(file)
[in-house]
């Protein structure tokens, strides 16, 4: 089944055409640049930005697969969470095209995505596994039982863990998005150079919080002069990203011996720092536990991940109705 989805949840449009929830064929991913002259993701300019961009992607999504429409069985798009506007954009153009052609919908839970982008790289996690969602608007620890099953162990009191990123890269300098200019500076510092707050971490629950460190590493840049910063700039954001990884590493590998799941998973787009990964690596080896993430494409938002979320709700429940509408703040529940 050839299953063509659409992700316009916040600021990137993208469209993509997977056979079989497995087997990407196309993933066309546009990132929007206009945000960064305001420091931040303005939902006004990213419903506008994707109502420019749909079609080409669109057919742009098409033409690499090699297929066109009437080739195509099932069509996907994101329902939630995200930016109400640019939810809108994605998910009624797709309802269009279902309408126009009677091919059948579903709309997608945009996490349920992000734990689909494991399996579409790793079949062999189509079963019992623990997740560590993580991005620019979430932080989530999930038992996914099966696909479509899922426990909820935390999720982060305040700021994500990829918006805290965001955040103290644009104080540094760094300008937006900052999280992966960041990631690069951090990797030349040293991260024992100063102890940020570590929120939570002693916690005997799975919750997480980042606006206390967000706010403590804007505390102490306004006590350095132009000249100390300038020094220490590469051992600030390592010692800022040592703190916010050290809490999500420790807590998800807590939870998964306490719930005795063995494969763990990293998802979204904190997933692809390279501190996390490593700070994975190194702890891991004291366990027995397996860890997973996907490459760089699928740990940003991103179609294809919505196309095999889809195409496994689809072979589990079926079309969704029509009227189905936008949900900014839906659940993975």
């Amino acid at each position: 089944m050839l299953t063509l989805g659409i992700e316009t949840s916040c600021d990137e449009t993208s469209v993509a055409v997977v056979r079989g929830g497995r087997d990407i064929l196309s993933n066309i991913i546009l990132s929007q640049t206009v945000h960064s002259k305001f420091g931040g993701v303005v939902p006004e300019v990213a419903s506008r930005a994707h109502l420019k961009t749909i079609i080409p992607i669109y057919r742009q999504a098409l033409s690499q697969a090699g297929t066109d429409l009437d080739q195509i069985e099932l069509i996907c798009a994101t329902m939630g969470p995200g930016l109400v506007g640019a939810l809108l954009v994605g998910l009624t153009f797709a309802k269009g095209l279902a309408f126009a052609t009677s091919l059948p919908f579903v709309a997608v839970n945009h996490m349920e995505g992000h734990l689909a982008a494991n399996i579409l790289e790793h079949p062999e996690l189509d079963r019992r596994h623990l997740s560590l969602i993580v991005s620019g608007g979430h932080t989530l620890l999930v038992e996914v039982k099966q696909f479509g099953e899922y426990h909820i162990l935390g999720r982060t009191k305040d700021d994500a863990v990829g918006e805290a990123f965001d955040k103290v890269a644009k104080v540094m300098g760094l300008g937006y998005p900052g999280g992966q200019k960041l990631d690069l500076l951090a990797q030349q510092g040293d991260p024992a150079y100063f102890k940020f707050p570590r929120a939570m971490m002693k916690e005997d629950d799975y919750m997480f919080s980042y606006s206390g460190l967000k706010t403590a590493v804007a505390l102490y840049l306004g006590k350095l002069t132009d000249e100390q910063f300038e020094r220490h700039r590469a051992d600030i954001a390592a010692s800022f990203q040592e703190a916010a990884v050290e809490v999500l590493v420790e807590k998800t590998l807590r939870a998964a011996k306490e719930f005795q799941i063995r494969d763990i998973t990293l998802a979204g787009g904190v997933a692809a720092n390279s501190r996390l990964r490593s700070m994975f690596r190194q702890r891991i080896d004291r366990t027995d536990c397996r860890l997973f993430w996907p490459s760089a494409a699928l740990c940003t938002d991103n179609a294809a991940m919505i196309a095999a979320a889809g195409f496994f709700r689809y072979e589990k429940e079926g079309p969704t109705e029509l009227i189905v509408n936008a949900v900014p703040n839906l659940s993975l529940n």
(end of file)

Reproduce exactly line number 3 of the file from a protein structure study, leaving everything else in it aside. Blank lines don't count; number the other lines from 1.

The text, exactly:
């Amino acid at each position: 089944m050839l299953t063509l989805g659409i992700e316009t949840s916040c600021d990137e449009t993208s469209v993509a055409v997977v056979r079989g929830g497995r087997d990407i064929l196309s993933n066309i991913i546009l990132s929007q640049t206009v945000h960064s002259k305001f420091g931040g993701v303005v939902p006004e300019v990213a419903s506008r930005a994707h109502l420019k961009t749909i079609i080409p992607i669109y057919r742009q999504a098409l033409s690499q697969a090699g297929t066109d429409l009437d080739q195509i069985e099932l069509i996907c798009a994101t329902m939630g969470p995200g930016l109400v506007g640019a939810l809108l954009v994605g998910l009624t153009f797709a309802k269009g095209l279902a309408f126009a052609t009677s091919l059948p919908f579903v709309a997608v839970n945009h996490m349920e995505g992000h734990l689909a982008a494991n399996i579409l790289e790793h079949p062999e996690l189509d079963r019992r596994h623990l997740s560590l969602i993580v991005s620019g608007g979430h932080t989530l620890l999930v038992e996914v039982k099966q696909f479509g099953e899922y426990h909820i162990l935390g999720r982060t009191k305040d700021d994500a863990v990829g918006e805290a990123f965001d955040k103290v890269a644009k104080v540094m300098g760094l300008g937006y998005p900052g999280g992966q200019k960041l990631d690069l500076l951090a990797q030349q510092g040293d991260p024992a150079y100063f102890k940020f707050p570590r929120a939570m971490m002693k916690e005997d629950d799975y919750m997480f919080s980042y606006s206390g460190l967000k706010t403590a590493v804007a505390l102490y840049l306004g006590k350095l002069t132009d000249e100390q910063f300038e020094r220490h700039r590469a051992d600030i954001a390592a010692s800022f990203q040592e703190a916010a990884v050290e809490v999500l590493v420790e807590k998800t590998l807590r939870a998964a011996k306490e719930f005795q799941i063995r494969d763990i998973t990293l998802a979204g787009g904190v997933a692809a720092n390279s501190r996390l990964r490593s700070m994975f690596r190194q702890r891991i080896d004291r366990t027995d536990c397996r860890l997973f993430w996907p490459s760089a494409a699928l740990c940003t938002d991103n179609a294809a991940m919505i196309a095999a979320a889809g195409f496994f709700r689809y072979e589990k429940e079926g079309p969704t109705e029509l009227i189905v509408n936008a949900v900014p703040n839906l659940s993975l529940n």